M. Yu. Lermontov
Mtskheta – the ancient capital of Georgia, founded there, “where, merging, rustling, / Embracing as if two sisters, / Strui Aragva and the Kura.” Immediately, in Mtskheta, and Svetitskhoveli Cathedral with the tombs of the last kings of independent Georgia, “handed over” their people “to the one-faith Russia. Since then (the end of the XVII century.) And the blessing of God is suffering over the long-suffering country, it blossoms and prosperes, “not fearing enemies, / beyond the bounds of friendly bayonets.”
“Once a Russian general / I drove from the mountains to Tiflis, he was taking the child of the prisoner.” He realized that he would not take the child to Tiflis alive in such a state, the general leaves a prisoner in Mtskheta, in the local monastery there. Mtskhetsky monks, righteous men, devotees, enlighteners, having cured and christened a foundling, bring him up in a truly Christian spirit. And it seems that hard and unselfish work achieves the goal. Having forgotten his native language and got used to captivity, Mtsyri speaks Georgian fluently. Yesterday’s savage “is ready in the color of years to utter a monastic vow.” And suddenly, on the eve of the solemn event, the adoptive son disappears, imperceptibly slipping out of the monastery fortress at a terrible hour when the holy fathers, fearful of the storm, crowded like lambs around the altar.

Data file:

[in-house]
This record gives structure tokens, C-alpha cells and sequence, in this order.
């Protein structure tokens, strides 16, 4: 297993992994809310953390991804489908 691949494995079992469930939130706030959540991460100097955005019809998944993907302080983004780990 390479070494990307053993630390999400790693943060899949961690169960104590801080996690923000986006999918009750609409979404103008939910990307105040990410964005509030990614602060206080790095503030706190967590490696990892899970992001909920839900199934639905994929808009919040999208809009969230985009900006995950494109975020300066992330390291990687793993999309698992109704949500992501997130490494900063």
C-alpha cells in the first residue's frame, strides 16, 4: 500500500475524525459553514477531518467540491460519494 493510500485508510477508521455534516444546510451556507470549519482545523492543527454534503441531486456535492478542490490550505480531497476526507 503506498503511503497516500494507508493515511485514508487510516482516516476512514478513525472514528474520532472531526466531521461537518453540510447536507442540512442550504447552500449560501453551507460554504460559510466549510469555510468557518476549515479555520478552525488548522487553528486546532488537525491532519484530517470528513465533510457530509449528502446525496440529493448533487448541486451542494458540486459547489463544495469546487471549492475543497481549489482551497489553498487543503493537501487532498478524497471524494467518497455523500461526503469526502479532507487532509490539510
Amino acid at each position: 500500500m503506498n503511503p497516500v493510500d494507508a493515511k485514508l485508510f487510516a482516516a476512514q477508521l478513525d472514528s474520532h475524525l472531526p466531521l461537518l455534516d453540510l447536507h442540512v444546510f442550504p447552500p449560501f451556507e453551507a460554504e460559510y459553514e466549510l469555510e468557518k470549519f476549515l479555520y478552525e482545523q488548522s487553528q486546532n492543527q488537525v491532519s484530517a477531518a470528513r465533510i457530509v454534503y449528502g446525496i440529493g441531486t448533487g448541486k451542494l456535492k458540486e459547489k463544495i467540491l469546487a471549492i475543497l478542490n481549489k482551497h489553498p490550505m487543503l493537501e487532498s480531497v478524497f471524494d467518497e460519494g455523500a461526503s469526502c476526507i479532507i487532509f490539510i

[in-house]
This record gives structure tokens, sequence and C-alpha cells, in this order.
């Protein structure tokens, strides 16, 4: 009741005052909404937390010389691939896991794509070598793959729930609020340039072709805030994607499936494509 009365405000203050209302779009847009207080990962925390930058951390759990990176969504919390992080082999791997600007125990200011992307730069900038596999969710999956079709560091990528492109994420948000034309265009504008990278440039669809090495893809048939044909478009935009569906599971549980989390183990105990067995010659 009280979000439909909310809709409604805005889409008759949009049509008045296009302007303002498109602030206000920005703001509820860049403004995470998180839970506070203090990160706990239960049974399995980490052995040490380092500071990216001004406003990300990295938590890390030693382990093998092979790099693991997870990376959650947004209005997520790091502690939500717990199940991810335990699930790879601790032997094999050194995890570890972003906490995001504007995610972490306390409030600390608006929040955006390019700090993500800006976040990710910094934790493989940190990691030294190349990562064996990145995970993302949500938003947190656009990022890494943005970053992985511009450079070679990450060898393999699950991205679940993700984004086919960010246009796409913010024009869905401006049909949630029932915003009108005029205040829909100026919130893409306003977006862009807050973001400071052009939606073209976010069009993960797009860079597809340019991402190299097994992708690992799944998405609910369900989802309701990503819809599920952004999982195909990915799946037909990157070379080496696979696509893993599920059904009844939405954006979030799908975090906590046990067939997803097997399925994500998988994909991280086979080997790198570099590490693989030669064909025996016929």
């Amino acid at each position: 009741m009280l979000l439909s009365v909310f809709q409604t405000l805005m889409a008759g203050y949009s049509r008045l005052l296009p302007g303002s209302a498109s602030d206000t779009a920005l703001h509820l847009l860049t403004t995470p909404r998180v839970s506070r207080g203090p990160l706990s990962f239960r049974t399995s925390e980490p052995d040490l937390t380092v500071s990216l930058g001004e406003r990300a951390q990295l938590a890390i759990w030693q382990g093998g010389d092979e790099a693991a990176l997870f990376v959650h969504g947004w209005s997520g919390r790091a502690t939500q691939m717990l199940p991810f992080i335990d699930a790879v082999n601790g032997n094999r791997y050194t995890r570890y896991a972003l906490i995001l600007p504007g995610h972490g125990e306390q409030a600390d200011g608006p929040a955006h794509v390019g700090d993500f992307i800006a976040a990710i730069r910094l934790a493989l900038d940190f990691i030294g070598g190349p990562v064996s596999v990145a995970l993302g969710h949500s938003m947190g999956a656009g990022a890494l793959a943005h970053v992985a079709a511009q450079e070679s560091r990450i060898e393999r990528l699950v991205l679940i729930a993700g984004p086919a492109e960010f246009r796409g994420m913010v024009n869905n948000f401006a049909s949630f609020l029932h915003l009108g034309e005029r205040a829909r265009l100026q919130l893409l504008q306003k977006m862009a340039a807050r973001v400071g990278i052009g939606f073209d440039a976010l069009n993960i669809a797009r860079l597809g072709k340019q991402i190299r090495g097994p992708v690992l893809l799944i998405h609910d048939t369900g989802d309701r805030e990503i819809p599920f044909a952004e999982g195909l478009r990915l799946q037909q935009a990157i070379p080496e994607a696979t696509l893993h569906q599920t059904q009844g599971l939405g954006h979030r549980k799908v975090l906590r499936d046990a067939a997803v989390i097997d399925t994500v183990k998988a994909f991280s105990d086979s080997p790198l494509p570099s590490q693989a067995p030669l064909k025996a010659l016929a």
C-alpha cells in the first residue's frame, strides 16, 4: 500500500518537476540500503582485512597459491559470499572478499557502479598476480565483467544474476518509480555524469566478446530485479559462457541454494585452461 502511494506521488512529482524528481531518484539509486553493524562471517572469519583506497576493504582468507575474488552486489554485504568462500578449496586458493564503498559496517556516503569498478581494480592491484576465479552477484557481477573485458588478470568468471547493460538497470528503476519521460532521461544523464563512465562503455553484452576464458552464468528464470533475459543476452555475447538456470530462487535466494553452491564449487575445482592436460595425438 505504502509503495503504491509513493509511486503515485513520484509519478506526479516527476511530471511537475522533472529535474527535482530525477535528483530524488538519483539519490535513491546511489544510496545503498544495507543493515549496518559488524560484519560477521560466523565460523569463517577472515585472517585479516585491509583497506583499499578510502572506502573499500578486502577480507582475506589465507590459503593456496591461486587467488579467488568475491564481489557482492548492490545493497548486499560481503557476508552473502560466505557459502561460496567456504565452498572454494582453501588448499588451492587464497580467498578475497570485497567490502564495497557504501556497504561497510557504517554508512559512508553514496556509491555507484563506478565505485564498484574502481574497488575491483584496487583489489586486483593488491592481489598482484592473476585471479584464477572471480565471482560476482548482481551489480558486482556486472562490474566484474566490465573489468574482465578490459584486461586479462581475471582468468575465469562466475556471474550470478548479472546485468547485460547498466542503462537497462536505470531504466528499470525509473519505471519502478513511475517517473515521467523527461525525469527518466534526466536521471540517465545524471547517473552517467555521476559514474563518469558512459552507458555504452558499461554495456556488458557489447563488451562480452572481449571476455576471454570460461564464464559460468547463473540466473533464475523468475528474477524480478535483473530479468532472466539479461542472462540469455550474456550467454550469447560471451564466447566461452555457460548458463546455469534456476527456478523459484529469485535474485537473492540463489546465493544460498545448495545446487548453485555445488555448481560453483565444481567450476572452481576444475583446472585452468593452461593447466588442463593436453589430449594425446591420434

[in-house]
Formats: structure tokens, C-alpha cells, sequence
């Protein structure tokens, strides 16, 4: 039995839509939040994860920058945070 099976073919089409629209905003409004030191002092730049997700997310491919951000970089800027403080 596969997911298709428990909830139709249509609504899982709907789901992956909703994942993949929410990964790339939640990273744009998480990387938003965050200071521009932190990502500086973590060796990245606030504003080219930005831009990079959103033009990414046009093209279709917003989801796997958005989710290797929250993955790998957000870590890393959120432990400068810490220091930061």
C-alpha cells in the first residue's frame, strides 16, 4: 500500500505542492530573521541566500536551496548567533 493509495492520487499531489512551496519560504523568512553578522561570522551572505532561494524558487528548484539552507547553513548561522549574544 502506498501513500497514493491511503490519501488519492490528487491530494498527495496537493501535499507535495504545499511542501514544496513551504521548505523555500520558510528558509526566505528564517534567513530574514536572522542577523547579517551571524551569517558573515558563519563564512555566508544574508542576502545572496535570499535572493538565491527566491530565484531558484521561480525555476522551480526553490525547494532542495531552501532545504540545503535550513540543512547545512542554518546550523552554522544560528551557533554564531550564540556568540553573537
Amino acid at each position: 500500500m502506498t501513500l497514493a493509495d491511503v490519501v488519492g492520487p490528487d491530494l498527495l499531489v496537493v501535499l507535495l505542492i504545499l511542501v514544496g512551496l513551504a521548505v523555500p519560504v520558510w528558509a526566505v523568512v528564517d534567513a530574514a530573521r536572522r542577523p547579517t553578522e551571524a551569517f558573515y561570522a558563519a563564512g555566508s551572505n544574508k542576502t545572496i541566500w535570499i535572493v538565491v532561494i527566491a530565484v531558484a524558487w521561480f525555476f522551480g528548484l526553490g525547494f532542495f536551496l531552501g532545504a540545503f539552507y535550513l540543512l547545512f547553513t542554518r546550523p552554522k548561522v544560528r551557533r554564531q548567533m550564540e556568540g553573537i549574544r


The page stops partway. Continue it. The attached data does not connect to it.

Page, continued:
Life in captivity extinguished the “ray-guide” in his soul, that is, the unmistakably correct, almost animal feeling of his path, which every mountaineer possesses from birth, and without which neither man nor beast can survive in the wild abysses of the central Caucasus. Yes, Mtsyri escaped from the monastery fortress, but that inner prison, the tightness that the civilizers built in his soul, he can not destroy! It is this terrible tragic discovery, and not the ragged wounds inflicted by the leopard, that kill in Mtsyri the instinct of life, the thirst for life with which the true and not foster children of nature come into the world. A born freedom-loving person, he, in order not to live as a slave, dies like a slave: humbly, without cursing anyone. The only thing about which he asks his jailers to be buried in that corner of the monastery garden, from where “the Caucasus is also visible.”